Team  SoOLEGAL

RDBA, SARFAESI, IBC DOESN'T PREVAIL OVER PMLA: Delhi High Court

Team SoOLEGAL 4 Apr 2019 3:57pm

RDBA, SARFAESI, IBC DOESN'T PREVAIL OVER PMLA: Delhi High Court

The Appellate Tribunal had held that Recovery of Debts and Bankruptcy Act, SARFAESI Act and Insolvency and Bankruptcy Code of India prevail over relevant statutory provisions of Prevention of Money Laundering Act. The Delhi High Court considered appeals against this holding.

It was observed by Justice RK Gauba that the construction and enforcement of such laws should be done in a manner that it does not derogate the others with respect to the assets which there is material available to show the same to have been "derived or obtained" as a result of "criminal activity relating to a scheduled offence" and consequently being "proceeds of crime", within the mischief of PMLA.

The High Court disagreed with the Appellate Tribunal's view and observed that the process of attachment (leading to confiscation) of proceeds of crime under PMLA is in the nature of civil sanction which runs parallel to investigation and criminal action vis-a-vis the offence of money-laundering. The empowered enforcement officer has the authority of law in PMLA to attach not only a "tainted property" - that is to say a property acquired or obtained, directly or indirectly, from proceeds of criminal activity constituting a scheduled offence - but also any other asset or property of equivalent value of the offender of money laundering, the latter not bearing any taint but being alternative attachable property (or deemed tainted property) on account of its link or nexus with the offence (or offender) of money-laundering, the court said. 
Some of the observations made by the bench are as follows:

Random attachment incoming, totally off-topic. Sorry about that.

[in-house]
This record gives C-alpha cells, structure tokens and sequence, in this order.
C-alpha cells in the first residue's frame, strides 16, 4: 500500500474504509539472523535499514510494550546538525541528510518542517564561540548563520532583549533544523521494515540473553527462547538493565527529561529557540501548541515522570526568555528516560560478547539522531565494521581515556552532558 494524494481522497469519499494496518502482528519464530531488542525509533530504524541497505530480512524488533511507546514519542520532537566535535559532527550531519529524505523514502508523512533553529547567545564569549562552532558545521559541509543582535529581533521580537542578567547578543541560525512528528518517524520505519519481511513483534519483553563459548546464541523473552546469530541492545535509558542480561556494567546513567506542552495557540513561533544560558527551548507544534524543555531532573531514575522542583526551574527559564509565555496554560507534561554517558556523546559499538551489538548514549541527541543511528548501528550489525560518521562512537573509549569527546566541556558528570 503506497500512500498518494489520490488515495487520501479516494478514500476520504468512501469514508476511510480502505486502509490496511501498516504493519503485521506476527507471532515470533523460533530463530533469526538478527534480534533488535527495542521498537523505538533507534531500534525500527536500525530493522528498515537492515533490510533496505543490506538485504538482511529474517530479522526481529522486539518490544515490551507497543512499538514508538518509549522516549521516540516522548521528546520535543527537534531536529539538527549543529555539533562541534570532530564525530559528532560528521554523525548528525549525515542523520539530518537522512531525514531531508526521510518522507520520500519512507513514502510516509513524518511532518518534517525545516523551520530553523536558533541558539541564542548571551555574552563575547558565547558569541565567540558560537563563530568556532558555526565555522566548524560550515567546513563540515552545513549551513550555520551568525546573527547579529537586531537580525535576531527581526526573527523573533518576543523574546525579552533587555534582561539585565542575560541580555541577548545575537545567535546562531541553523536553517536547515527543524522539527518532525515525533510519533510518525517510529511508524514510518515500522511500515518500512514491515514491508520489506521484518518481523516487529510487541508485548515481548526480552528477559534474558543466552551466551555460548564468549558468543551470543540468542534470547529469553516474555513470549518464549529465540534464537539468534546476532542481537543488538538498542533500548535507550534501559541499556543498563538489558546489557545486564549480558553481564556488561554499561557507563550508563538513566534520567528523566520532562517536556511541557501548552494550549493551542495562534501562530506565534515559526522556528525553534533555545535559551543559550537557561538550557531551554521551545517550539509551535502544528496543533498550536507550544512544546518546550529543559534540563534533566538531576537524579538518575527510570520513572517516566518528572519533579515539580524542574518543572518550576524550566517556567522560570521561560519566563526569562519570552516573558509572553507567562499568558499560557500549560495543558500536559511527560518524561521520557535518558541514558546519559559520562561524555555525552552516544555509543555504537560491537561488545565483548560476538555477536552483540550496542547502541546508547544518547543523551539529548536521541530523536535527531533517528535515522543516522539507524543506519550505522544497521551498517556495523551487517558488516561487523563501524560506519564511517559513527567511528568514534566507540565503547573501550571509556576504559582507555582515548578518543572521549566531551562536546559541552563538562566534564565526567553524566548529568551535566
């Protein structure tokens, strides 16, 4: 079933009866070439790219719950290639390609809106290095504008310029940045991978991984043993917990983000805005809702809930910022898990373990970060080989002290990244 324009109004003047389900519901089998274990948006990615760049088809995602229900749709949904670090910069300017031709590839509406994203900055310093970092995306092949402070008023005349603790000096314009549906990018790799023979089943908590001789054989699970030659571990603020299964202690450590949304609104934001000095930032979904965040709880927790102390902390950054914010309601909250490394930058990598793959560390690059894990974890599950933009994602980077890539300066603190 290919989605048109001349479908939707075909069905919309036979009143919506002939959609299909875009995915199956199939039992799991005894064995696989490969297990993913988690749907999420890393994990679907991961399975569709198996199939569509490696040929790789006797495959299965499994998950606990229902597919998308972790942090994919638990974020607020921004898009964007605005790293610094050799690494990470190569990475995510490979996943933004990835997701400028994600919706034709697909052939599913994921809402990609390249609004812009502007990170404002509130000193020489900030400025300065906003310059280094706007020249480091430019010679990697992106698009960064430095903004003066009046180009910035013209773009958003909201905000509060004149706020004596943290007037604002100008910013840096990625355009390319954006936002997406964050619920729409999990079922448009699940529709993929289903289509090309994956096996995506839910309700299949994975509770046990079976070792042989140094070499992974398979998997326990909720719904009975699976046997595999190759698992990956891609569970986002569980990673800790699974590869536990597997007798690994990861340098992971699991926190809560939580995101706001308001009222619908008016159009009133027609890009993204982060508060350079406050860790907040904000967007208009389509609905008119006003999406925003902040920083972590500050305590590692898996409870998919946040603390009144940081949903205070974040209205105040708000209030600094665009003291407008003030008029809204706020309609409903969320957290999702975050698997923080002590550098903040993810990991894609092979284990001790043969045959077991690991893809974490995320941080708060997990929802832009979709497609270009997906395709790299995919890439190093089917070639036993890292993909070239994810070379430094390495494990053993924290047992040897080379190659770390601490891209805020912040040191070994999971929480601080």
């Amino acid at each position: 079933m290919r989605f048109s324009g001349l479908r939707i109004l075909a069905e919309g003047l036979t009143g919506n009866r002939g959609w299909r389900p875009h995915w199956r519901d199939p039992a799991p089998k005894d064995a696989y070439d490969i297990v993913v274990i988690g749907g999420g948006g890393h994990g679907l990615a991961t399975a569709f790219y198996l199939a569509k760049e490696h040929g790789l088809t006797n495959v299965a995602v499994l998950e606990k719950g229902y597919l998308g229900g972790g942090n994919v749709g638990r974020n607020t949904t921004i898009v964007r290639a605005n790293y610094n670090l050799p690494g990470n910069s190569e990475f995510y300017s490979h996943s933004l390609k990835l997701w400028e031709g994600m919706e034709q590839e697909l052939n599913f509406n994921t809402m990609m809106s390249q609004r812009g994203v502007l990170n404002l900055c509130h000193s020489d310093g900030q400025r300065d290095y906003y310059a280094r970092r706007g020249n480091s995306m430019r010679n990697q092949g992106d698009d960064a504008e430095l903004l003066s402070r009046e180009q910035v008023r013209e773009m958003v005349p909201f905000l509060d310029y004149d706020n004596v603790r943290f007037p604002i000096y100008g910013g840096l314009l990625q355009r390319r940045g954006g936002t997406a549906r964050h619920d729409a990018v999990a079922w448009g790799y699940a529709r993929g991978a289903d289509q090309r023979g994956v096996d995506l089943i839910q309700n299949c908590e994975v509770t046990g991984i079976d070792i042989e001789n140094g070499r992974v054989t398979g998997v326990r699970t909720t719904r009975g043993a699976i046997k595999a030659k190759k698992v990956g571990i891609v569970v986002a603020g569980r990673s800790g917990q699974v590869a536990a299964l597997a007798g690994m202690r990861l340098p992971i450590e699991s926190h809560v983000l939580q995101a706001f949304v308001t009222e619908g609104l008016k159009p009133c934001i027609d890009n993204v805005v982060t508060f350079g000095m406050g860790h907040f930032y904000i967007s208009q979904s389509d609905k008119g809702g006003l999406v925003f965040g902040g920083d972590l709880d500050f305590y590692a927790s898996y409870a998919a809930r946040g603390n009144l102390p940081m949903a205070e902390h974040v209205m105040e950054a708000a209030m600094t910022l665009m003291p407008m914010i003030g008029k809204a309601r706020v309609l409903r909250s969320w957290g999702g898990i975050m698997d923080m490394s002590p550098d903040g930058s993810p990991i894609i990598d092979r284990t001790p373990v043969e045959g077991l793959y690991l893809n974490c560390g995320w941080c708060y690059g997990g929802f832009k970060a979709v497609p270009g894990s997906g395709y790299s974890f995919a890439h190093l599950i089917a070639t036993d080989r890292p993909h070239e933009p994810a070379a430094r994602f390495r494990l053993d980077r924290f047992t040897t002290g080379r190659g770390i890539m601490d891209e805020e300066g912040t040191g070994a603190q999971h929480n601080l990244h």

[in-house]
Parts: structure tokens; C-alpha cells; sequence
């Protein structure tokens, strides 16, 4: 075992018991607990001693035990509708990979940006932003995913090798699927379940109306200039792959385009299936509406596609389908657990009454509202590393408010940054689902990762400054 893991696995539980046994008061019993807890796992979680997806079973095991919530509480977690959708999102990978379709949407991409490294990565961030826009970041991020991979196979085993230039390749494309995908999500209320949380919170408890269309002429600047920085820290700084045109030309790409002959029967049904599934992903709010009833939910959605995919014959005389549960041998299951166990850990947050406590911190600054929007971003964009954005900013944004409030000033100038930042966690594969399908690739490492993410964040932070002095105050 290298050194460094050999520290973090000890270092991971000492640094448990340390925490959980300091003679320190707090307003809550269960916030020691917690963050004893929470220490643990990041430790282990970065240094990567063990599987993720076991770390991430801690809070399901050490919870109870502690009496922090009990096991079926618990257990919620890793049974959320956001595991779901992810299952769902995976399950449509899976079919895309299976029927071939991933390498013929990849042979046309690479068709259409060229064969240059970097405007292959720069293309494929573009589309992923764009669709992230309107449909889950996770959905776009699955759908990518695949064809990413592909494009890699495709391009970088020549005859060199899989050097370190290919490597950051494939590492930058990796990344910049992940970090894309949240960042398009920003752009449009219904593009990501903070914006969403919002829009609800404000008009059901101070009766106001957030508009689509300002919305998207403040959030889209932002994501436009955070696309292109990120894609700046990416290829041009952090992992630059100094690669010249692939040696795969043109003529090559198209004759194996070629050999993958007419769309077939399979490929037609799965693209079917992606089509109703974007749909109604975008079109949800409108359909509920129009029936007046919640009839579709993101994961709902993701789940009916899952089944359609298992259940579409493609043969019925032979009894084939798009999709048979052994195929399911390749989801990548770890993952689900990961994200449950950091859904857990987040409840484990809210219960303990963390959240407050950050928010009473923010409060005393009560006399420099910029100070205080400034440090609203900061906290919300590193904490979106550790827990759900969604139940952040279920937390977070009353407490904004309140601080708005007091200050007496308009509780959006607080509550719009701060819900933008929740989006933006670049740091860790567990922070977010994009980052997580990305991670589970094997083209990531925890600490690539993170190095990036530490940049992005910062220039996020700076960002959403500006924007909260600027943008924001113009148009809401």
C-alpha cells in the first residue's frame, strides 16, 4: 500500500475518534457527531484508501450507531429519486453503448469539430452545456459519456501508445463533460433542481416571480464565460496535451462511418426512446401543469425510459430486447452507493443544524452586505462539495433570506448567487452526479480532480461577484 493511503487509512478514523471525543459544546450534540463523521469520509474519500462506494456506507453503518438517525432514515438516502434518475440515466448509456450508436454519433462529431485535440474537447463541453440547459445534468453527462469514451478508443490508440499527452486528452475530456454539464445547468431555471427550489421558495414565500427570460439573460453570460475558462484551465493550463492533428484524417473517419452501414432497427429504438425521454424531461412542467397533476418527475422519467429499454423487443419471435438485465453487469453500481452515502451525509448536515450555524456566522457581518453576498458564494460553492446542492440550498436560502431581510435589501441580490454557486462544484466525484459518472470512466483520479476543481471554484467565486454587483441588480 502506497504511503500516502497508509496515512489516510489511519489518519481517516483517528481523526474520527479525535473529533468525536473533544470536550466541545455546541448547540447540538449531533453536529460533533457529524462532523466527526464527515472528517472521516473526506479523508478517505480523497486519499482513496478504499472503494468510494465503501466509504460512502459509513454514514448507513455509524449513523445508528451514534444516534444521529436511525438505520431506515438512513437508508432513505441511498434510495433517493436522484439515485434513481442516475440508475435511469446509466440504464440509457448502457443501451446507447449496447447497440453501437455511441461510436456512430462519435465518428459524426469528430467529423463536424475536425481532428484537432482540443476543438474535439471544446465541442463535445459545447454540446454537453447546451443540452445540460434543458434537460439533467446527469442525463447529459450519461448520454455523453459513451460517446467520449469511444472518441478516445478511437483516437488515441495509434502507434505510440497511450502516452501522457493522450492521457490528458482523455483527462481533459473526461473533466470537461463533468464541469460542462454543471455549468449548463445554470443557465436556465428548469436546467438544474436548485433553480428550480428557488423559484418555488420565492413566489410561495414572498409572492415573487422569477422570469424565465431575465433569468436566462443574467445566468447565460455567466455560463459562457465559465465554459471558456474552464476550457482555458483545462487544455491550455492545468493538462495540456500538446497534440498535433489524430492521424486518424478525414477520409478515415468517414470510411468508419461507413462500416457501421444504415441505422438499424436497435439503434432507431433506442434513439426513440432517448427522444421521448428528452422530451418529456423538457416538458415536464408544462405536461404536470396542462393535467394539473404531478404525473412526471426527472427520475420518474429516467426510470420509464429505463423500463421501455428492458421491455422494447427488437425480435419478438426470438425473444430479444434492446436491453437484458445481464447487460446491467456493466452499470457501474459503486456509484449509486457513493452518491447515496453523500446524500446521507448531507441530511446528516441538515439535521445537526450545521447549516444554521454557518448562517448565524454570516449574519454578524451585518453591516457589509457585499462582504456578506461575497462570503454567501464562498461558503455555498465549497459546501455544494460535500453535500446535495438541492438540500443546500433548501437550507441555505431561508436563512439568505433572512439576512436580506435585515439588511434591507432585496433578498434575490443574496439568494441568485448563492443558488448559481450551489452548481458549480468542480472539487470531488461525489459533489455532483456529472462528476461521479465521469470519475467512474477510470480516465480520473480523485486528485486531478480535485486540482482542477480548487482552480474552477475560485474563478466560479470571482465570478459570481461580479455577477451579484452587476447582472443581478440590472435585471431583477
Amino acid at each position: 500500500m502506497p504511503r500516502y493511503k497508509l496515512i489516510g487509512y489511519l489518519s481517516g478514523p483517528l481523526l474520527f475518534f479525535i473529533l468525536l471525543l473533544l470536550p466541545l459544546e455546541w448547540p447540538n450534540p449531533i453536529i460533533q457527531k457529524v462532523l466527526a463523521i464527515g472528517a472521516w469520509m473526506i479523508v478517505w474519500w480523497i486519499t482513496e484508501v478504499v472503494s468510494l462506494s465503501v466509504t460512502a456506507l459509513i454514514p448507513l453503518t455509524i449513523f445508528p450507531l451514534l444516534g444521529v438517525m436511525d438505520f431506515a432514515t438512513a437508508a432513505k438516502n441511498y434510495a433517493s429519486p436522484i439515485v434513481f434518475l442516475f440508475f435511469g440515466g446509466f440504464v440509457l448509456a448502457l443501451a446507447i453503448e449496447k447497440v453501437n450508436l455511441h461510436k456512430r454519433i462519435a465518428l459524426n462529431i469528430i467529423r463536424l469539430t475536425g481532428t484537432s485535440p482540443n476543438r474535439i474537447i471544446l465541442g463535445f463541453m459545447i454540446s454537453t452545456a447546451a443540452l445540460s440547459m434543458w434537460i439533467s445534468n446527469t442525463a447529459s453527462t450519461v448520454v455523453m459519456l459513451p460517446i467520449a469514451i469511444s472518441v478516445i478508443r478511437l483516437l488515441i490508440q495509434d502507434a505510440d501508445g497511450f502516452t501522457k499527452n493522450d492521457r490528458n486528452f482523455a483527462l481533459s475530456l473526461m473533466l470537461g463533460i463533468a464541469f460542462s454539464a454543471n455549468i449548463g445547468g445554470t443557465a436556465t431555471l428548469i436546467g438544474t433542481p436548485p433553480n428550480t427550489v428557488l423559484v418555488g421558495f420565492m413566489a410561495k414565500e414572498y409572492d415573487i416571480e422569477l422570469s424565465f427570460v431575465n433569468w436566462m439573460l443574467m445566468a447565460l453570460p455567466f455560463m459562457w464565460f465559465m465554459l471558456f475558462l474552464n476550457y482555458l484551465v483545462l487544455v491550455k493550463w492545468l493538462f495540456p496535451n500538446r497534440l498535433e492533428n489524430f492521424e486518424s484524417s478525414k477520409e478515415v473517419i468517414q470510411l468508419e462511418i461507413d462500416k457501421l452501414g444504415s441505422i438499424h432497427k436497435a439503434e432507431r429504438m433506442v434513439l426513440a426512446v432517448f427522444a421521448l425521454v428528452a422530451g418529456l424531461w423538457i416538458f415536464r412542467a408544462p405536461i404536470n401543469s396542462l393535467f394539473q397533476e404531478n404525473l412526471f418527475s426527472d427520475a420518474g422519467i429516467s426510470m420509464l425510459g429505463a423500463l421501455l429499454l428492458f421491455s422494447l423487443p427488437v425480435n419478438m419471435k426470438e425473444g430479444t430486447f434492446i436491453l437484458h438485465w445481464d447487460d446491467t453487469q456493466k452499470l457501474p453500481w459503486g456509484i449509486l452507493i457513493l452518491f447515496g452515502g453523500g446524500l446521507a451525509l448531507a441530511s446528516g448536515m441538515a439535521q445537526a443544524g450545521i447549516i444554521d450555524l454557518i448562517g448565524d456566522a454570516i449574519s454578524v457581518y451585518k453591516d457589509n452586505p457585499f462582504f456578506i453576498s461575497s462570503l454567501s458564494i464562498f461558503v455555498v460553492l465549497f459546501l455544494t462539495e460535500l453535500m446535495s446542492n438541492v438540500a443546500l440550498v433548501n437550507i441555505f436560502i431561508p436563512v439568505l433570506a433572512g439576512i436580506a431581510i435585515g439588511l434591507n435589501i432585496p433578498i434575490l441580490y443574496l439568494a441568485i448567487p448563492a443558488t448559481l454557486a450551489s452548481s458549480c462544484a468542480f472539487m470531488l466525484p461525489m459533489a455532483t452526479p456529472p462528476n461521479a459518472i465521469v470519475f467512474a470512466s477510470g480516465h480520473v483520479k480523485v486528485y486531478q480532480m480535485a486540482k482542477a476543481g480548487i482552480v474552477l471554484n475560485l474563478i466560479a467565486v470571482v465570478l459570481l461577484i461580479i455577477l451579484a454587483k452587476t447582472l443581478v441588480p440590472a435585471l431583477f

The empowered enforcement officer has the authority of law in PMLA to attach not only a "tainted property" - that is to say a property acquired or obtained, directly or indirectly, from proceeds of criminal activity constituting a scheduled offence - but also any other asset or property of equivalent value of the offender of money laundering, the latter not bearing any taint but being alternative attachable property (or deemed tainted property) on account of its link or nexus with the offence (or offender) of money-laundering. If the "tainted property" respecting which there is evidence available to show the same to have been derived or obtained as a result of criminal activity relating to a scheduled offence is not traceable, or the same for some reason cannot be reached, or to the extent found is deficient, the empowered enforcement officer may attach any other asset ("the alternative attachable property" or "deemed tainted property") of the person accused of (or charged with) offence of money-laundering provided it is near or equivalent in value to the former, the order of confiscation being restricted to take over by the government of illicit gains of crime. If the person accused of (or charged with) the offence of money-laundering objects to the attachment, his claim being that the property attached was not acquired or obtained (directly or indirectly) from criminal activity, the burden of proving facts in support of such claim is to be discharged by him.

The bench observed the following concerning the right of a third party in the properties attached under PMLA:

1. The charge or encumbrance of a third party in a property attached under PMLA cannot be treated or declared as "void" unless material is available to show that it was created "to defeat" the said law, such declaration rendering such property available for attachment and confiscation under PMLA, free from such encumbrance. 
2. If it is shown by cogent evidence by the bonafide third party claimant (as aforesaid), staking interest in an alternative attachable property (or deemed tainted property) claiming that it had acquired the same at a time anterior to the commission of the proscribed criminal activity, the property to the extent of such interest of the third party will not be subjected to confiscation so long as the charge or encumbrance of such third party subsists, the attachment under PMLA being valid or operative subject to satisfaction of the charge or encumbrance of such third party and restricted to such part of the value of the property as is in excess of the claim of the said third party. 
3. If the order confirming the attachment has attained finality, or if the order of confiscation has been passed, or if the trial of a case under Section 4 PMLA has commenced, the claim of a party asserting to have acted bonafide or having legitimate interest in the nature mentioned above will be inquired into and adjudicated upon only by the special court.

Tagged: Delhi High Court   SARFAESI   Recovery of Debts and Bankruptcy Act   Insolvency and Bankruptcy Code of India  
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